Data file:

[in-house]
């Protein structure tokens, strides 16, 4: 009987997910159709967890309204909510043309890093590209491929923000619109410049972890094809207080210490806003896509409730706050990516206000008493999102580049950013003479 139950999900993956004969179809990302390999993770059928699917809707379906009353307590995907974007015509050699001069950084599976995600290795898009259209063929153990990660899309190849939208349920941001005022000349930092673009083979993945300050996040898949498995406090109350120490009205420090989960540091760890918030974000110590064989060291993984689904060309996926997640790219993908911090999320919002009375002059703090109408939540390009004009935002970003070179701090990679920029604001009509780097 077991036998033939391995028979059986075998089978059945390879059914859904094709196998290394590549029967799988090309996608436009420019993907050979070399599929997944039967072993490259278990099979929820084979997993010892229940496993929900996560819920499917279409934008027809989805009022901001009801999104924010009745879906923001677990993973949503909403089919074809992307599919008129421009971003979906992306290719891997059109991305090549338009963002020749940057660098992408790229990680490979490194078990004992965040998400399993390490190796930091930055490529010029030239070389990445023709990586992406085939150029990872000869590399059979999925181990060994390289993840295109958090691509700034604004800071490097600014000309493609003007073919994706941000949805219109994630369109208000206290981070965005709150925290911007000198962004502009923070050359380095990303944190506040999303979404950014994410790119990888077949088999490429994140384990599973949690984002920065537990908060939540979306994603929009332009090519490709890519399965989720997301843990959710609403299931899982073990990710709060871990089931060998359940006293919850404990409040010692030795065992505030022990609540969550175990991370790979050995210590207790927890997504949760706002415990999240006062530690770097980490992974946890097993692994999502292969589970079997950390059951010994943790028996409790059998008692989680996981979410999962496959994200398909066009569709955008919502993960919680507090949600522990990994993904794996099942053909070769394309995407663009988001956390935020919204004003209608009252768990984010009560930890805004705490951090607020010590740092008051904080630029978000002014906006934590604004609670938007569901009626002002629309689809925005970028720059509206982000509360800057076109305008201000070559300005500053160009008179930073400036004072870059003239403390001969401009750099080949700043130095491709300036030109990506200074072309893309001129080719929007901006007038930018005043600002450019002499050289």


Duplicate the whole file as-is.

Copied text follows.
[in-house]
């Protein structure tokens, strides 16, 4: 009987997910159709967890309204909510043309890093590209491929923000619109410049972890094809207080210490806003896509409730706050990516206000008493999102580049950013003479 139950999900993956004969179809990302390999993770059928699917809707379906009353307590995907974007015509050699001069950084599976995600290795898009259209063929153990990660899309190849939208349920941001005022000349930092673009083979993945300050996040898949498995406090109350120490009205420090989960540091760890918030974000110590064989060291993984689904060309996926997640790219993908911090999320919002009375002059703090109408939540390009004009935002970003070179701090990679920029604001009509780097 077991036998033939391995028979059986075998089978059945390879059914859904094709196998290394590549029967799988090309996608436009420019993907050979070399599929997944039967072993490259278990099979929820084979997993010892229940496993929900996560819920499917279409934008027809989805009022901001009801999104924010009745879906923001677990993973949503909403089919074809992307599919008129421009971003979906992306290719891997059109991305090549338009963002020749940057660098992408790229990680490979490194078990004992965040998400399993390490190796930091930055490529010029030239070389990445023709990586992406085939150029990872000869590399059979999925181990060994390289993840295109958090691509700034604004800071490097600014000309493609003007073919994706941000949805219109994630369109208000206290981070965005709150925290911007000198962004502009923070050359380095990303944190506040999303979404950014994410790119990888077949088999490429994140384990599973949690984002920065537990908060939540979306994603929009332009090519490709890519399965989720997301843990959710609403299931899982073990990710709060871990089931060998359940006293919850404990409040010692030795065992505030022990609540969550175990991370790979050995210590207790927890997504949760706002415990999240006062530690770097980490992974946890097993692994999502292969589970079997950390059951010994943790028996409790059998008692989680996981979410999962496959994200398909066009569709955008919502993960919680507090949600522990990994993904794996099942053909070769394309995407663009988001956390935020919204004003209608009252768990984010009560930890805004705490951090607020010590740092008051904080630029978000002014906006934590604004609670938007569901009626002002629309689809925005970028720059509206982000509360800057076109305008201000070559300005500053160009008179930073400036004072870059003239403390001969401009750099080949700043130095491709300036030109990506200074072309893309001129080719929007901006007038930018005043600002450019002499050289």